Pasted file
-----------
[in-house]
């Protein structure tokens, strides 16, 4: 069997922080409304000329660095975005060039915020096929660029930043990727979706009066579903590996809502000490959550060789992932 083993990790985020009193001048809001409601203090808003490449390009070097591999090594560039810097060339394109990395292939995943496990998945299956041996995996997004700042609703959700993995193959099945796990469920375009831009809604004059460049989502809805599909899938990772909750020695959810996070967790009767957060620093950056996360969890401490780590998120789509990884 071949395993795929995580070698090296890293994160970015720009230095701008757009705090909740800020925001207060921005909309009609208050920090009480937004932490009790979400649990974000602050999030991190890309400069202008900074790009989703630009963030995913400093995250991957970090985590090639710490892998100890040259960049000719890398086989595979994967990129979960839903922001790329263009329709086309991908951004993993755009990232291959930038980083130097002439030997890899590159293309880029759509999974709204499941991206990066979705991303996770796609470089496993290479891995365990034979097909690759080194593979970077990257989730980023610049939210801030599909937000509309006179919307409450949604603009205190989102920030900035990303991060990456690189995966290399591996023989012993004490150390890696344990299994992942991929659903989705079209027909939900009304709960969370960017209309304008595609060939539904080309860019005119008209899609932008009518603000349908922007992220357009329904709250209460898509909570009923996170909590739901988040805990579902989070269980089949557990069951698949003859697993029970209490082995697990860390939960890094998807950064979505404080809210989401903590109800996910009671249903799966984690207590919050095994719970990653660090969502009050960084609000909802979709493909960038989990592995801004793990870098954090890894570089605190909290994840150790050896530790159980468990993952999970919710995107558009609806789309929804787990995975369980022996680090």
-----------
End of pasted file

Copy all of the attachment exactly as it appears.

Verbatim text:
[in-house]
């Protein structure tokens, strides 16, 4: 069997922080409304000329660095975005060039915020096929660029930043990727979706009066579903590996809502000490959550060789992932 083993990790985020009193001048809001409601203090808003490449390009070097591999090594560039810097060339394109990395292939995943496990998945299956041996995996997004700042609703959700993995193959099945796990469920375009831009809604004059460049989502809805599909899938990772909750020695959810996070967790009767957060620093950056996360969890401490780590998120789509990884 071949395993795929995580070698090296890293994160970015720009230095701008757009705090909740800020925001207060921005909309009609208050920090009480937004932490009790979400649990974000602050999030991190890309400069202008900074790009989703630009963030995913400093995250991957970090985590090639710490892998100890040259960049000719890398086989595979994967990129979960839903922001790329263009329709086309991908951004993993755009990232291959930038980083130097002439030997890899590159293309880029759509999974709204499941991206990066979705991303996770796609470089496993290479891995365990034979097909690759080194593979970077990257989730980023610049939210801030599909937000509309006179919307409450949604603009205190989102920030900035990303991060990456690189995966290399591996023989012993004490150390890696344990299994992942991929659903989705079209027909939900009304709960969370960017209309304008595609060939539904080309860019005119008209899609932008009518603000349908922007992220357009329904709250209460898509909570009923996170909590739901988040805990579902989070269980089949557990069951698949003859697993029970209490082995697990860390939960890094998807950064979505404080809210989401903590109800996910009671249903799966984690207590919050095994719970990653660090969502009050960084609000909802979709493909960038989990592995801004793990870098954090890894570089605190909290994840150790050896530790159980468990993952999970919710995107558009609806789309929804787990995975369980022996680090």